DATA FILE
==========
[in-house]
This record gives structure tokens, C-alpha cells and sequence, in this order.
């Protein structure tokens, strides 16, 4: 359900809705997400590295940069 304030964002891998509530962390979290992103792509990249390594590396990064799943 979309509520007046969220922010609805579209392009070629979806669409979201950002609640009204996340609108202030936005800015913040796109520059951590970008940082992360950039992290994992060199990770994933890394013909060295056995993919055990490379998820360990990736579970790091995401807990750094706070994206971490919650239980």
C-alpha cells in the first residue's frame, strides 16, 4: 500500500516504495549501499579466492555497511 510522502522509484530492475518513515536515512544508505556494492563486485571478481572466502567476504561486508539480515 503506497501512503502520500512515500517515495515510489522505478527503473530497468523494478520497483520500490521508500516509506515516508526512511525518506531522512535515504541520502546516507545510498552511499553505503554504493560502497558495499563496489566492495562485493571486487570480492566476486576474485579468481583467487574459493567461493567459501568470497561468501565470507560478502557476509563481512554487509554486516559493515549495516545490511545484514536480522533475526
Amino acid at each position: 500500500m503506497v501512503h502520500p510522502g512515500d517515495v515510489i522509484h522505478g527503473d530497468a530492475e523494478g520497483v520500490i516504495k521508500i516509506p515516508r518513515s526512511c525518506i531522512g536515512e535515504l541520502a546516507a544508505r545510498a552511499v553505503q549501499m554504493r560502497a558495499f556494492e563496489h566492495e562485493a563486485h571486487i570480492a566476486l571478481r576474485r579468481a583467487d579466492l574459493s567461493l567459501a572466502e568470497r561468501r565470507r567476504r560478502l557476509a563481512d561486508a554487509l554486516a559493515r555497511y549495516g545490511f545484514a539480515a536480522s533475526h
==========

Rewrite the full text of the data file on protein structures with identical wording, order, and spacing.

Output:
[in-house]
This record gives structure tokens, C-alpha cells and sequence, in this order.
């Protein structure tokens, strides 16, 4: 359900809705997400590295940069 304030964002891998509530962390979290992103792509990249390594590396990064799943 979309509520007046969220922010609805579209392009070629979806669409979201950002609640009204996340609108202030936005800015913040796109520059951590970008940082992360950039992290994992060199990770994933890394013909060295056995993919055990490379998820360990990736579970790091995401807990750094706070994206971490919650239980």
C-alpha cells in the first residue's frame, strides 16, 4: 500500500516504495549501499579466492555497511 510522502522509484530492475518513515536515512544508505556494492563486485571478481572466502567476504561486508539480515 503506497501512503502520500512515500517515495515510489522505478527503473530497468523494478520497483520500490521508500516509506515516508526512511525518506531522512535515504541520502546516507545510498552511499553505503554504493560502497558495499563496489566492495562485493571486487570480492566476486576474485579468481583467487574459493567461493567459501568470497561468501565470507560478502557476509563481512554487509554486516559493515549495516545490511545484514536480522533475526
Amino acid at each position: 500500500m503506497v501512503h502520500p510522502g512515500d517515495v515510489i522509484h522505478g527503473d530497468a530492475e523494478g520497483v520500490i516504495k521508500i516509506p515516508r518513515s526512511c525518506i531522512g536515512e535515504l541520502a546516507a544508505r545510498a552511499v553505503q549501499m554504493r560502497a558495499f556494492e563496489h566492495e562485493a563486485h571486487i570480492a566476486l571478481r576474485r579468481a583467487d579466492l574459493s567461493l567459501a572466502e568470497r561468501r565470507r567476504r560478502l557476509a563481512d561486508a554487509l554486516a559493515r555497511y549495516g545490511f545484514a539480515a536480522s533475526h